At the beginning of the school year, parents are always asked to fill out a form to see if their child and/or children are eligible to receive free and/or reduced priced meals. Throughout the year, parents may receive reminders about filling out those forms.
But why? What difference does it make? What benefits are there?
According to area school district officials, it means a lot and can make a big difference, especially when it comes to being eligible for grant money.
Osakis Superintendent Randy Bergquist believes that it might come down to pride as to why parents don’t want to fill out the form. Parents don’t want their child singled out in the lunch line.
However, Bergquist, who has inside knowledge about it, said it’s not like the olden days of different colored tickets and other students knowing who was receiving a free meal. Nowadays, everything is electronic and no one knows, not even the lunch lady, who is receiving a regular-priced meal, reduced-price meal or a free meal.
“Everything is confidential,” said Bergquist. “Teachers don’t even know.”
But Bergquist couldn’t stress enough the importance of at least filling out the forms to see if the student(s) would be eligible. Because if students are, it means added revenue to the district – compensatory revenue – which could mean extra help in reading, math or other core curriculum; added teachers or teacher aides to provide more individualized instruction; purchasing instructional materials and technology items; or maybe implementing programs to reduce truancy, encourage graduation, and providing a safe and secure learning environment.
Last year, the Osakis School District received $229,406 in compensatory revenue, said Bergquist.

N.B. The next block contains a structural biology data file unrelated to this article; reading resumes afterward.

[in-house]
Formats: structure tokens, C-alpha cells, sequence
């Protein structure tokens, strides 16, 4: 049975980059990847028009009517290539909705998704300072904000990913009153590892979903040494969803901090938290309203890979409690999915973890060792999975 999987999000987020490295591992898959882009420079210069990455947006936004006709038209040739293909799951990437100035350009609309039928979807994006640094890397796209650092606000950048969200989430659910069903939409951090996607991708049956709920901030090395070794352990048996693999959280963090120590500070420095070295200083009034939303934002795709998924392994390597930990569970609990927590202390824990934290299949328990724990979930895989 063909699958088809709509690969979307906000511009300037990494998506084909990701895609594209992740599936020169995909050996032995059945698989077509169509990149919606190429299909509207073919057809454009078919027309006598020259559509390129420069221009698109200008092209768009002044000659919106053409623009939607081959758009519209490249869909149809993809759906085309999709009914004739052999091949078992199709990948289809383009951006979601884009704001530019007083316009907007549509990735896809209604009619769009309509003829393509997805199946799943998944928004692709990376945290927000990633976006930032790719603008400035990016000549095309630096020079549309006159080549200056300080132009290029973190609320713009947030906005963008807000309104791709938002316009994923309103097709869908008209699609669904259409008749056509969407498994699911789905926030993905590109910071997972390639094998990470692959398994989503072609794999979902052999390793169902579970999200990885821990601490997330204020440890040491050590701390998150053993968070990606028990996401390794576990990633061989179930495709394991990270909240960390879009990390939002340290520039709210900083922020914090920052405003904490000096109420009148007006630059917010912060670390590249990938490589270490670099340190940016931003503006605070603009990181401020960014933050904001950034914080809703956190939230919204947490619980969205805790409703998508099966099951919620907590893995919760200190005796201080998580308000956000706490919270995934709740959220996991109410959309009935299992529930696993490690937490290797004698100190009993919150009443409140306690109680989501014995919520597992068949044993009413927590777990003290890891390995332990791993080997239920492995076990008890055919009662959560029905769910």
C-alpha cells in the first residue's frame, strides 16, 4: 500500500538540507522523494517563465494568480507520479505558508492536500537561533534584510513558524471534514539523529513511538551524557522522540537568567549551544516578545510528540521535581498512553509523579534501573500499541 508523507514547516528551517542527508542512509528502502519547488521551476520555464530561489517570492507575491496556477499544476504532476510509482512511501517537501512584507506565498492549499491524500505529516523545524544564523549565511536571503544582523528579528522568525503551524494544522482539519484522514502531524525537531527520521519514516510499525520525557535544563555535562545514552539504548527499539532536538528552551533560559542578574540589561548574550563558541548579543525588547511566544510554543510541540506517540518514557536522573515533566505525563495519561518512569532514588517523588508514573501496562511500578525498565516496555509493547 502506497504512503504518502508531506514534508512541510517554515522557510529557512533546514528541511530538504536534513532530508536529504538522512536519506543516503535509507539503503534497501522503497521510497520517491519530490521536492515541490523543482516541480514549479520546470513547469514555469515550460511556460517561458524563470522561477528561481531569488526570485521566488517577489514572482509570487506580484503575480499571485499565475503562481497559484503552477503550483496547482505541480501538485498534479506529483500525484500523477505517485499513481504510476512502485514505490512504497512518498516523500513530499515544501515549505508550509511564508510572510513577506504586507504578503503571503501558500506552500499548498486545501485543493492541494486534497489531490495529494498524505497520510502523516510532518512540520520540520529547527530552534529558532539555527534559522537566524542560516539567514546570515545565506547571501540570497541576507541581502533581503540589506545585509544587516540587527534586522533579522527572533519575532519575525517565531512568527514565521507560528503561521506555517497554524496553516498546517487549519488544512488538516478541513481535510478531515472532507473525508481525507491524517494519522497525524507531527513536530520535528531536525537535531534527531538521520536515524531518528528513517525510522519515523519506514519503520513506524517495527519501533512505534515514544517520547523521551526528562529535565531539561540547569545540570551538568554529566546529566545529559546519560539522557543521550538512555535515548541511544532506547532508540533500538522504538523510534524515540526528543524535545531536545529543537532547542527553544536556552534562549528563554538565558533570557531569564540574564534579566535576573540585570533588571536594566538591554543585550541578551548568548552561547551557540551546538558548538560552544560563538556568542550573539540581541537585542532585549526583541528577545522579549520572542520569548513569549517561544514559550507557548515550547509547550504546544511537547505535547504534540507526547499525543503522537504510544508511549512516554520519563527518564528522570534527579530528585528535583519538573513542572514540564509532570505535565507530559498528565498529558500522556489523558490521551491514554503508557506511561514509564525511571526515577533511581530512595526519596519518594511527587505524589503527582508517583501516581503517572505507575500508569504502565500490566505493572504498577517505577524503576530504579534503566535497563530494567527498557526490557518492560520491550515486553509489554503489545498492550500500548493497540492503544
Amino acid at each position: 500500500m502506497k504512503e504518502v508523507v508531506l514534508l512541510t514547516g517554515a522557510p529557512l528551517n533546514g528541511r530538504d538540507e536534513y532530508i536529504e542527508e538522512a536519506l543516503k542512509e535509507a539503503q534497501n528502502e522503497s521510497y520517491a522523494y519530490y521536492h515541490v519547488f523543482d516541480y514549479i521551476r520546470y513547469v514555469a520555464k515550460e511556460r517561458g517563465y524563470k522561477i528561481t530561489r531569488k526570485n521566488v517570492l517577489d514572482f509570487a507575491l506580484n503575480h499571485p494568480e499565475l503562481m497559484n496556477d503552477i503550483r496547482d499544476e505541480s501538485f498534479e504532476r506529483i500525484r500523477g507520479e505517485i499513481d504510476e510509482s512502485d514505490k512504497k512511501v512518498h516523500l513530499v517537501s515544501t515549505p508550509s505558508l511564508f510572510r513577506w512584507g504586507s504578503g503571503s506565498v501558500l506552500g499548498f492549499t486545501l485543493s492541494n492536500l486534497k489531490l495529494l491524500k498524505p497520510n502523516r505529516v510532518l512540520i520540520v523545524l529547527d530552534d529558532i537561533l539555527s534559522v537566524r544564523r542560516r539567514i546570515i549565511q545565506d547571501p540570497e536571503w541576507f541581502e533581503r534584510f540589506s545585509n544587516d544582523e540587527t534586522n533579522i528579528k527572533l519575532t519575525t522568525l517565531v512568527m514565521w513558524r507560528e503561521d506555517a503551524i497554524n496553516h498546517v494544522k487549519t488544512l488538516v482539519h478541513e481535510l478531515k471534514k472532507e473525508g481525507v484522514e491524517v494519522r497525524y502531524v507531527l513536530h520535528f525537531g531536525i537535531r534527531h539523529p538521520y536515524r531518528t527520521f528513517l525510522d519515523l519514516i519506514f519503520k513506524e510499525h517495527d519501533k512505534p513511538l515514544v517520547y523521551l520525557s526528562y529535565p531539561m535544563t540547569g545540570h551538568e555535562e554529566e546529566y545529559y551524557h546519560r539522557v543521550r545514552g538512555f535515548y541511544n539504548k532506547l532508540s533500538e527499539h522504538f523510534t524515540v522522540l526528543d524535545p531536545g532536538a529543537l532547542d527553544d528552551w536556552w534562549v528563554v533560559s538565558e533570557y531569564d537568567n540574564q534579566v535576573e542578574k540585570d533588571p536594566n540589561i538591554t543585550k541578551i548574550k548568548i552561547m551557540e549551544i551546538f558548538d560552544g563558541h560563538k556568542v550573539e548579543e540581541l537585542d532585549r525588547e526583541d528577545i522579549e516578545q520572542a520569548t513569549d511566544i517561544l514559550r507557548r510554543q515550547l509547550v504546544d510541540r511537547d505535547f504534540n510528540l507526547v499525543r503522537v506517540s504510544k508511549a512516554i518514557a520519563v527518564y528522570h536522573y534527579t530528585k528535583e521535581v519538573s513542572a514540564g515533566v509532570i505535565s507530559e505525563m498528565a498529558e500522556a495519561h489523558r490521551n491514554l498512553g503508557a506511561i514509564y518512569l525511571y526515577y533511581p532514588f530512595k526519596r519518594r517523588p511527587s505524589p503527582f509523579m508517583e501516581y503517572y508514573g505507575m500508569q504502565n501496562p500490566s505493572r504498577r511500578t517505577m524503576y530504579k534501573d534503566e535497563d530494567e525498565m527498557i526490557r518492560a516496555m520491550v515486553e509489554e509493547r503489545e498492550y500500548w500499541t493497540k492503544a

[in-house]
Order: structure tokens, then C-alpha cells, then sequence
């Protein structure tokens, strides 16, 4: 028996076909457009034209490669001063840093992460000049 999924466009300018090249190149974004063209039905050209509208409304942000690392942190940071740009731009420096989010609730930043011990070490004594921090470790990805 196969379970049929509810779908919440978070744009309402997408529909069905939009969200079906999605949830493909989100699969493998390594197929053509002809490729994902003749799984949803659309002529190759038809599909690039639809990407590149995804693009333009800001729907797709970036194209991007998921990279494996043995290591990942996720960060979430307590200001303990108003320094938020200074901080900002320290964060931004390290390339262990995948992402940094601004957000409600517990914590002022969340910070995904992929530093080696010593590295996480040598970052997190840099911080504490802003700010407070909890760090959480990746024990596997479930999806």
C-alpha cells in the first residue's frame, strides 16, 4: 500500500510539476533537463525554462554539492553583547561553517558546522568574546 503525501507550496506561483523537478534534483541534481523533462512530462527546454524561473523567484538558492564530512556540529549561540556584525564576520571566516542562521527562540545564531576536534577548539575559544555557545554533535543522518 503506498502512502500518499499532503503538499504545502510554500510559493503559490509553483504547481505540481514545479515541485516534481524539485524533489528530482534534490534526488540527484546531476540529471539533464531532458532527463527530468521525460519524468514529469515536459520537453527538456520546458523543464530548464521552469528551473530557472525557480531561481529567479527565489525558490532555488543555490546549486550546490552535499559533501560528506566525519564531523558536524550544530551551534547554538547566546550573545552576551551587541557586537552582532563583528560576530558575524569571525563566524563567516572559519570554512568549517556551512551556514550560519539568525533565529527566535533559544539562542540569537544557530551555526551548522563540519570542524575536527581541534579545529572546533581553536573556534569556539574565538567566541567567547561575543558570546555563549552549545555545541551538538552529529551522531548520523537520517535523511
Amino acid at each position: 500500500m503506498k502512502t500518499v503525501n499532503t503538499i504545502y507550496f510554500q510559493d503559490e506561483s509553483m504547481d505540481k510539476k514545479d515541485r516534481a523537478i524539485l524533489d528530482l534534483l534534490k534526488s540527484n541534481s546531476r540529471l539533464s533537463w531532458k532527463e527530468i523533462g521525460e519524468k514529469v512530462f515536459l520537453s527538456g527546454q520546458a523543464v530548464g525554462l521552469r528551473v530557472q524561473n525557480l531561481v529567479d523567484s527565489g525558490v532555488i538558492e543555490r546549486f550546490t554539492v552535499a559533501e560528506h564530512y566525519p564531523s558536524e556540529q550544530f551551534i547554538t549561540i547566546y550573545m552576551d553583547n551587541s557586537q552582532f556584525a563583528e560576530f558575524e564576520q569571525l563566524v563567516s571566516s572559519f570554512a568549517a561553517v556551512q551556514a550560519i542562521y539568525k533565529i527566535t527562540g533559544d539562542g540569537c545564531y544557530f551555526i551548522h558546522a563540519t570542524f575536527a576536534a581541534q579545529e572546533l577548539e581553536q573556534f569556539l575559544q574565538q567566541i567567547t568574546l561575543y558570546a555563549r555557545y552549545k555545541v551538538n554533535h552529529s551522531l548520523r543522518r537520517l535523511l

“If we were to go with what we have today, we would only get about $111,867,” he said. “That’s a change of approximately $117,000. So, you can see we need parents to complete these forms.”
Bergquist said right now, the district only has about 19% of its student population receiving these meal benefits.
“We are going to take a hit next year,” he said. “I am worried about our budget.”
Superintendent Don Peschel with the Brandon-Evansville School District said the free and reduced-lunch count has several implications for the district. He, too, said it impacts the district’s compensatory revenue and funding. And, it affects grants that are respective to the Minnesota State High School League and Pathways.
“It is very important for families to apply and the information is all confidential,” said Peschel. “This year, our percentage is about 35%, which is down from last year.
On average, Bergqust said Osakis has about 30-35% of its students who receive free and/or reduced-price meals. That is lower than they would like because many grant applications require a district to have at least 40%.
“That really handcuffs us,” said Bergquist in regard to which grants the school district can apply for.
Janeen Peterson, the Food and Nutrition Services director for Alexandria Public Schools, said the district requests that families fill out a new form at the beginning of each school year. This is even the case if a student was eligible the previous year.
She said that by qualifying for the meal benefits, families could also receive funding for other programs, including school activities.
For the Alexandria Public Schools, Peterson said applications help the school qualify for education funds and discounts.
Last year, according to Trevor Peterson, Business Services director, the district received a total of $1.04 million of funding based on the number of families who qualified for the meal benefit program. This is equivalent to almost 28% of the student population, he said.
Bergquist said besides funding for the district, which is important, it is important for the students and their parents.
“It is one less meal parents have to worry about and it may be the only healthy meal a student gets in a day,” he said. “And that’s what it boils down to. We just want the kids to have at least one nutritious, healthy meal to eat in their day. There are so many kids who don’t have enough to eat. This can help with that.”
Contact your school district for more information or visit each school’s website. Some school districts have the forms online. Or you can contact Alexandria Public Schools at 320-762-2141, Brandon-Evansville School at 320-834-4084 and Osakis School District at 320-859-2191.